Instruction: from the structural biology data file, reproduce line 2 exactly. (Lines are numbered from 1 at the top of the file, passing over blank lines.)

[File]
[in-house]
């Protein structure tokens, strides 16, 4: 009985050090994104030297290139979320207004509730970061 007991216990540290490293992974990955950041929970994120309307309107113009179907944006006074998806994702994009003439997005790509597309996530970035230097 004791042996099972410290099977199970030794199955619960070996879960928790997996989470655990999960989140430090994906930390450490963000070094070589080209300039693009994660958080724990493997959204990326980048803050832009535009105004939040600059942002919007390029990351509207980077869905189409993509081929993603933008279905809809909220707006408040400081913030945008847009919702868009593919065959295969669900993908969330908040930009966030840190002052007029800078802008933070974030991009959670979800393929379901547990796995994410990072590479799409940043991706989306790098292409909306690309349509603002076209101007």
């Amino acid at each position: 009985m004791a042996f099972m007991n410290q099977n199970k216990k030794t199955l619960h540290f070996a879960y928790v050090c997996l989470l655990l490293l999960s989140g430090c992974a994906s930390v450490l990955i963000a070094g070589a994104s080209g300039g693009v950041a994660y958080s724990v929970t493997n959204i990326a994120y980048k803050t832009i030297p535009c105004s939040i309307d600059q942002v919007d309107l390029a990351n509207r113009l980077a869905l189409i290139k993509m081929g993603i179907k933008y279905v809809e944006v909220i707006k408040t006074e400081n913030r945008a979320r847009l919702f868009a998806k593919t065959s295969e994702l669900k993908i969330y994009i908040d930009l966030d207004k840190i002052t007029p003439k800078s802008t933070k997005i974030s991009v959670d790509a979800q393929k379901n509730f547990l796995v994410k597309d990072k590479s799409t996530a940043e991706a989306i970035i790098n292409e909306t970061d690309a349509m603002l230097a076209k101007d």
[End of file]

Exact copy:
């Protein structure tokens, strides 16, 4: 009985050090994104030297290139979320207004509730970061 007991216990540290490293992974990955950041929970994120309307309107113009179907944006006074998806994702994009003439997005790509597309996530970035230097 004791042996099972410290099977199970030794199955619960070996879960928790997996989470655990999960989140430090994906930390450490963000070094070589080209300039693009994660958080724990493997959204990326980048803050832009535009105004939040600059942002919007390029990351509207980077869905189409993509081929993603933008279905809809909220707006408040400081913030945008847009919702868009593919065959295969669900993908969330908040930009966030840190002052007029800078802008933070974030991009959670979800393929379901547990796995994410990072590479799409940043991706989306790098292409909306690309349509603002076209101007």